Joaquin Phoenix has some explaining to do.
The actor, who stars as the Batman super-villain in the upcoming Joker, stopped by Tuesday’s Jimmy Kimmel Live! to promote the film when host Jimmy Kimmel surprised him with an outtake from filming. The clip shows Phoenix in character while shooting the film, complete with clown makeup and tangled long hair.
“The constant whispering, just shut the f— up dude. I’m trying to like find something real,” Phoenix says in the clip, talking to a person off-screen. “F— dude. Sorry. It’s not a big deal. It’s not a big deal. Yeah, it kinda is. F—. I know you started the f—- Cher thing, Larry. F— making fun of me. Like I’m a f—- diva. It’s not even an insult. Cher, really? Singer, actor, dancer, fashion icon — how’s that a f—-insult? F—-. I can’t do this, man.”
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Phoenix then seemed seemed surprised by the clip and apologized to the audience for his words.
“Um, this is so embarrassing. Look, sometimes movies get intense, because you’re a lot of people in a small space and you’re trying to find something,” he said, looking uncomfortable. “So it can feel intense. But um, that was supposed to be private. I’m a little embarrassed, I’m sorry about that. Sorry you guys had to see that.”
Joker has been plagued with controversy after starting out strong with a Golden Lion award win at its Venice Film Festival debut last month. The movie has since been criticized for showing sympathy to its murderous titular super-villain, and Phoenix even walked out of a recent interview when asked about the violence in the film.
In an interview with U.K.’s The Telegraph, journalist Robbie Collin asked Phoenix if he was worried the movie might “perversely end up inspiring exactly the kind of people it’s about, with potentially tragic results.”
“Why? Why would you…? No, no,” Phoenix said before leaving the room, according to Collin.
The Telegraph reports Phoenix left the interview for an hour as he talked to a press agent with Warner Bros., the studio behind the Todd Phillips-directed film. The outlet reports the actor returned and explained he panicked because he did not consider the question.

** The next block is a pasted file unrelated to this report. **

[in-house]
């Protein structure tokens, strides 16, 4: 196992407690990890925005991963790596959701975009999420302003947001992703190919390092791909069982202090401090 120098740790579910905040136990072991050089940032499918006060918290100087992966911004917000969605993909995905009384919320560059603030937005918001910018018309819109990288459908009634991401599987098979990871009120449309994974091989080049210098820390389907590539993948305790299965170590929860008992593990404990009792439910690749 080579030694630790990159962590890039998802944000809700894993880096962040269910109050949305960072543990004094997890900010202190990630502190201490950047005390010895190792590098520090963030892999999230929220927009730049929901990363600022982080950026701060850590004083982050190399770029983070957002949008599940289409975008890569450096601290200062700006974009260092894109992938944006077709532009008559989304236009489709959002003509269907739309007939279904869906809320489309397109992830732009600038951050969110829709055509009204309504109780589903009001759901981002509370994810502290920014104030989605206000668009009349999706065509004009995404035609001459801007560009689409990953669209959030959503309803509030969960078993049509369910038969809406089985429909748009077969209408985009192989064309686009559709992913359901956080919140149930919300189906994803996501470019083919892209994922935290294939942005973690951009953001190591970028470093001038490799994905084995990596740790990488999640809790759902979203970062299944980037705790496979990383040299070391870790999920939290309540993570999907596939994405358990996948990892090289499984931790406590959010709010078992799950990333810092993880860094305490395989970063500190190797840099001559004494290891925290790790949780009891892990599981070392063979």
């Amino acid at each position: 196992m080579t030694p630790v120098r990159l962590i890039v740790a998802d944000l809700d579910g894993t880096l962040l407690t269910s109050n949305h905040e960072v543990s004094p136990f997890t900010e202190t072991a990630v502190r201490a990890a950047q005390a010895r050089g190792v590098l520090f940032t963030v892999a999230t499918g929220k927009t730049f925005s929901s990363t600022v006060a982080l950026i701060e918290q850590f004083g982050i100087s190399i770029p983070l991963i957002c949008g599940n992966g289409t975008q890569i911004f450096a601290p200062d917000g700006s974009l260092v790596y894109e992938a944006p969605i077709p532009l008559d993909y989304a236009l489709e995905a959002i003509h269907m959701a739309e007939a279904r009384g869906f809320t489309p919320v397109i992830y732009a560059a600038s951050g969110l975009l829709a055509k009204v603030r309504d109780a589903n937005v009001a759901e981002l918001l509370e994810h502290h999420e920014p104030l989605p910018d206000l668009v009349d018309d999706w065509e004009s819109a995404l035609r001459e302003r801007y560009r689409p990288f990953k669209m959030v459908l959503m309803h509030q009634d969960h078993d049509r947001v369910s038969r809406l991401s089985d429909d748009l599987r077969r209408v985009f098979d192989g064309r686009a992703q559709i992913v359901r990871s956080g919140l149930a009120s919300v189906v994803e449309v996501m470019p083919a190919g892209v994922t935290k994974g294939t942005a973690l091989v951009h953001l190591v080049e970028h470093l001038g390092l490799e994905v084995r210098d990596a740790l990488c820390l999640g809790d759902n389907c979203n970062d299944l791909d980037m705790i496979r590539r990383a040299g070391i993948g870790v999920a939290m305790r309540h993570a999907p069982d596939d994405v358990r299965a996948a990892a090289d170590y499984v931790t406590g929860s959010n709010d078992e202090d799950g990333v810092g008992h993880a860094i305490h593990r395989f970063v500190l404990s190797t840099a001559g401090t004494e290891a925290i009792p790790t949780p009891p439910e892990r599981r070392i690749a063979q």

The movie has also faced criticism from victims of mass shootings.
According to The Hollywood Reporter, family members of those killed in the Aurora, Colorado mass shooting during a screening of The Dark Knight Rises in 2012 sent Warner Bros. a letter about their concerns as the movie’s October 4 release date approaches.
“We are calling on you to be a part of the growing chorus of corporate leaders who understand that they have a social responsibility to keep us all safe,” the letter reads.
Though the group doesn’t propose pulling the movie’s release, it does ask the studio behind the film to “use your political clout and leverage in Congress to actively lobby for gun reform. Keeping everyone safe should be a top corporate priority for Warner Brothers.”
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The studio has since released a statement, according to Indiewire. “Gun violence in our society is a critical issue, and we extend our deepest sympathy to all victims and families impacted by these tragedies,” it reads. “Our company has a long history of donating to victims of violence, including Aurora, and in recent weeks, our parent company joined other business leaders to call on policymakers to enact bi-partisan legislation to address this epidemic. At the same time, Warner Bros. believes that one of the functions of storytelling is to provoke difficult conversations around complex issues. Make no mistake: neither the fictional character Joker, nor the film, is an endorsement of real-world violence of any kind. It is not the intention of the film, the filmmakers or the studio to hold this character up as a hero.”
Joker hits theaters Friday.